Biotech venture capitalist Bruce Booth recently wrote about VC funding in tech versus biotech and his concept of “flux” in entrepreneurial ecosystems.

Read his post, but the basic takeaway is that biotech start-up supply is constrained and the sector is a good one in which to invest because it is currently in a better position to withstand a boom-bust cycle driven by exit pressure.

A follow-up post elaborates on the pretty stark differences between very early stage investment in tech versus biotech.

Screen Shot 2014-09-24 at 5.10.19 PMBottom line: there’s a lot more in tech, and if there was that much early-stage investment in biotech it would create a glut that would be difficult to digest at later stages.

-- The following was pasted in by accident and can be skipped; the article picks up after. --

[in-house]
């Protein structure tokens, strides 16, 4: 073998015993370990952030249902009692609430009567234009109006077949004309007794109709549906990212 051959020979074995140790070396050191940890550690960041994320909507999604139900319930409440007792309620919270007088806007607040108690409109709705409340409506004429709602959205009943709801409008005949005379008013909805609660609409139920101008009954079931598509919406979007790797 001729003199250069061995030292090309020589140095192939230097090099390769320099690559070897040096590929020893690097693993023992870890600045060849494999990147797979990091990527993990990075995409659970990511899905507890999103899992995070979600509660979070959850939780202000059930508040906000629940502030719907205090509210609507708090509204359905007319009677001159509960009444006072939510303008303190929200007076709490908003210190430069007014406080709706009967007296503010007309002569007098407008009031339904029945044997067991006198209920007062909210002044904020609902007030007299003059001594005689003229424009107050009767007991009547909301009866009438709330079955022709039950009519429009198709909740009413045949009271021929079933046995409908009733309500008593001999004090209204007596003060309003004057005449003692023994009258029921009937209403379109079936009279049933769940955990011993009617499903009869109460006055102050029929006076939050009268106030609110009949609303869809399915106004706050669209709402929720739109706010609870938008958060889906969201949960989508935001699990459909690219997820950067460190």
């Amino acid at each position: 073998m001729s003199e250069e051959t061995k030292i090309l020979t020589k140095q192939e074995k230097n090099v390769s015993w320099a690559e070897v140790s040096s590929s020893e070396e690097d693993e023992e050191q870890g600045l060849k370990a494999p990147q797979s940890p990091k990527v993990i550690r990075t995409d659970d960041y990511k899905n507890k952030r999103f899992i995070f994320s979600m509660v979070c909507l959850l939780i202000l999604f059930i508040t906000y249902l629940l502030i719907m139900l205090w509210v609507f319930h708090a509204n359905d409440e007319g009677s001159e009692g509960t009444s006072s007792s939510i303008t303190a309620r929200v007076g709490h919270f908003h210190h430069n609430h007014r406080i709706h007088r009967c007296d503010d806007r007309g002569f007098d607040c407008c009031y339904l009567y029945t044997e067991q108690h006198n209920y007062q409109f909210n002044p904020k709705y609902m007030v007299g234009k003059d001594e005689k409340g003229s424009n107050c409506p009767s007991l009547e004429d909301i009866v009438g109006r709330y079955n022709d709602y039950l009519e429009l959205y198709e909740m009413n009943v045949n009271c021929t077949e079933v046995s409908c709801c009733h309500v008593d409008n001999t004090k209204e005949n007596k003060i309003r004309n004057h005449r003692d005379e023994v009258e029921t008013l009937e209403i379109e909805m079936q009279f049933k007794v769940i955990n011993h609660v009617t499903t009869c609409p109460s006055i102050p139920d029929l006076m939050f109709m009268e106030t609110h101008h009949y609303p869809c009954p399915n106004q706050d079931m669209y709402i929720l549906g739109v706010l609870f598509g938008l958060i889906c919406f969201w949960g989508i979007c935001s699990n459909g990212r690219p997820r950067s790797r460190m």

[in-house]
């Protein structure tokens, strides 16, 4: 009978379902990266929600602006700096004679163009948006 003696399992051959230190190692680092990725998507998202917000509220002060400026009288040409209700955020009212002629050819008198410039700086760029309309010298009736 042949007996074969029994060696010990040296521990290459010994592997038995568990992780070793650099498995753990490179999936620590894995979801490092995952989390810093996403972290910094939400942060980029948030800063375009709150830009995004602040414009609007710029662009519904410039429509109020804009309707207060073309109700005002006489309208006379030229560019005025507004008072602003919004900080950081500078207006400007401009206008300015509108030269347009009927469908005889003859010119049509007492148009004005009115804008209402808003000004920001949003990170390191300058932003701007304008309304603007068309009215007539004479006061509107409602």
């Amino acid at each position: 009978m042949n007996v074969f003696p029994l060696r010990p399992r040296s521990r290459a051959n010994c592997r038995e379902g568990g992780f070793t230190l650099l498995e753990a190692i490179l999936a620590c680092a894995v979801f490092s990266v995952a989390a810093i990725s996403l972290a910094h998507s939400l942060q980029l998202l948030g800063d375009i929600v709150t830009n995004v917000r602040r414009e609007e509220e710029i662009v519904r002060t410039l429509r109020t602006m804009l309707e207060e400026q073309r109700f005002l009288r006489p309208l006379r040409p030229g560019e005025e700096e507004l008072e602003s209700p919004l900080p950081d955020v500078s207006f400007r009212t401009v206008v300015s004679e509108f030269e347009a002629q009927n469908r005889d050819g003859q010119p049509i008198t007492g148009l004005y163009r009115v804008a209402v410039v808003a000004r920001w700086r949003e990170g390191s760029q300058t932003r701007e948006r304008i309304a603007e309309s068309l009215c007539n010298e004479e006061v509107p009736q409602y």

We believe this insight dovetails with our observation that biotech often requires some very early and extremely high risk proof-of-concept and other validation work that tends to be funded (and increasingly so) by non-traditional capital such as grants, venture philanthropy and so forth. Tech does not have the same challenges, so ideas tend to get to the angel investing stage quickly.

In general we have been illuminating the differences between tech and life science, especially biotech, start-up ecosystems for awhile now (see: here and here), we do not cheerlead for either.

What we do strongly support is investment in hard science, and the licensing, translation and commercialization of research. This is in our view the type of start-up activity that stands the greatest chance of generating the broadest benefit to society in terms of life quality, jobs and economic diversity.